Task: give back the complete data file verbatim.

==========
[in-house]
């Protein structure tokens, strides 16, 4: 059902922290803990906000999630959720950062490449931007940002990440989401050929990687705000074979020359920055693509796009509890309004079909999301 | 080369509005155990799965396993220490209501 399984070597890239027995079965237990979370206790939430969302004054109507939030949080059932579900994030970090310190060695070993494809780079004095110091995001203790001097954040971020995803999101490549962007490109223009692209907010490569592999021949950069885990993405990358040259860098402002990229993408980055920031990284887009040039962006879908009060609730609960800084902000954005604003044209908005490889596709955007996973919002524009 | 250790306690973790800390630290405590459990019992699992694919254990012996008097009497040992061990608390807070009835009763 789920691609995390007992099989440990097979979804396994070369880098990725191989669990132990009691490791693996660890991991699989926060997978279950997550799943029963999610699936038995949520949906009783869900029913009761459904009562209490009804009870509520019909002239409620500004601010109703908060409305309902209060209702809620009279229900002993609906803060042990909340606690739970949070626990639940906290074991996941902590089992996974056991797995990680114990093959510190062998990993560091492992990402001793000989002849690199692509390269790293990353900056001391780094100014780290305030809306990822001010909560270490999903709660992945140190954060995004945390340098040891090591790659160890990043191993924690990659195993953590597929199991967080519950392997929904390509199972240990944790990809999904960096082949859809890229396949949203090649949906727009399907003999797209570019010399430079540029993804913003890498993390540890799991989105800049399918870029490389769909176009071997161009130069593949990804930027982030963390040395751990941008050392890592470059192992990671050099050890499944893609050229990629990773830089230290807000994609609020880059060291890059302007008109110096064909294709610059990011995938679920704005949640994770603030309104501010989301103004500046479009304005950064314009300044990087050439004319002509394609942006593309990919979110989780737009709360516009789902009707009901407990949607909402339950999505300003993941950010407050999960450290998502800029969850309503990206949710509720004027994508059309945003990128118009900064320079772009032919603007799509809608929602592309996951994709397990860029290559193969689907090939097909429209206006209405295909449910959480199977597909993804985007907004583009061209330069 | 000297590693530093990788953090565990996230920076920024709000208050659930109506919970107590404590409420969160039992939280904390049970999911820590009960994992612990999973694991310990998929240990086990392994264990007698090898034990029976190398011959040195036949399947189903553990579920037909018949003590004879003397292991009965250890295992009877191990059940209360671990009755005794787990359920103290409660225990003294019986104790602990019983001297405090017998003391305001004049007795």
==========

[in-house]
């Protein structure tokens, strides 16, 4: 059902922290803990906000999630959720950062490449931007940002990440989401050929990687705000074979020359920055693509796009509890309004079909999301 | 080369509005155990799965396993220490209501 399984070597890239027995079965237990979370206790939430969302004054109507939030949080059932579900994030970090310190060695070993494809780079004095110091995001203790001097954040971020995803999101490549962007490109223009692209907010490569592999021949950069885990993405990358040259860098402002990229993408980055920031990284887009040039962006879908009060609730609960800084902000954005604003044209908005490889596709955007996973919002524009 | 250790306690973790800390630290405590459990019992699992694919254990012996008097009497040992061990608390807070009835009763 789920691609995390007992099989440990097979979804396994070369880098990725191989669990132990009691490791693996660890991991699989926060997978279950997550799943029963999610699936038995949520949906009783869900029913009761459904009562209490009804009870509520019909002239409620500004601010109703908060409305309902209060209702809620009279229900002993609906803060042990909340606690739970949070626990639940906290074991996941902590089992996974056991797995990680114990093959510190062998990993560091492992990402001793000989002849690199692509390269790293990353900056001391780094100014780290305030809306990822001010909560270490999903709660992945140190954060995004945390340098040891090591790659160890990043191993924690990659195993953590597929199991967080519950392997929904390509199972240990944790990809999904960096082949859809890229396949949203090649949906727009399907003999797209570019010399430079540029993804913003890498993390540890799991989105800049399918870029490389769909176009071997161009130069593949990804930027982030963390040395751990941008050392890592470059192992990671050099050890499944893609050229990629990773830089230290807000994609609020880059060291890059302007008109110096064909294709610059990011995938679920704005949640994770603030309104501010989301103004500046479009304005950064314009300044990087050439004319002509394609942006593309990919979110989780737009709360516009789902009707009901407990949607909402339950999505300003993941950010407050999960450290998502800029969850309503990206949710509720004027994508059309945003990128118009900064320079772009032919603007799509809608929602592309996951994709397990860029290559193969689907090939097909429209206006209405295909449910959480199977597909993804985007907004583009061209330069 | 000297590693530093990788953090565990996230920076920024709000208050659930109506919970107590404590409420969160039992939280904390049970999911820590009960994992612990999973694991310990998929240990086990392994264990007698090898034990029976190398011959040195036949399947189903553990579920037909018949003590004879003397292991009965250890295992009877191990059940209360671990009755005794787990359920103290409660225990003294019986104790602990019983001297405090017998003391305001004049007795």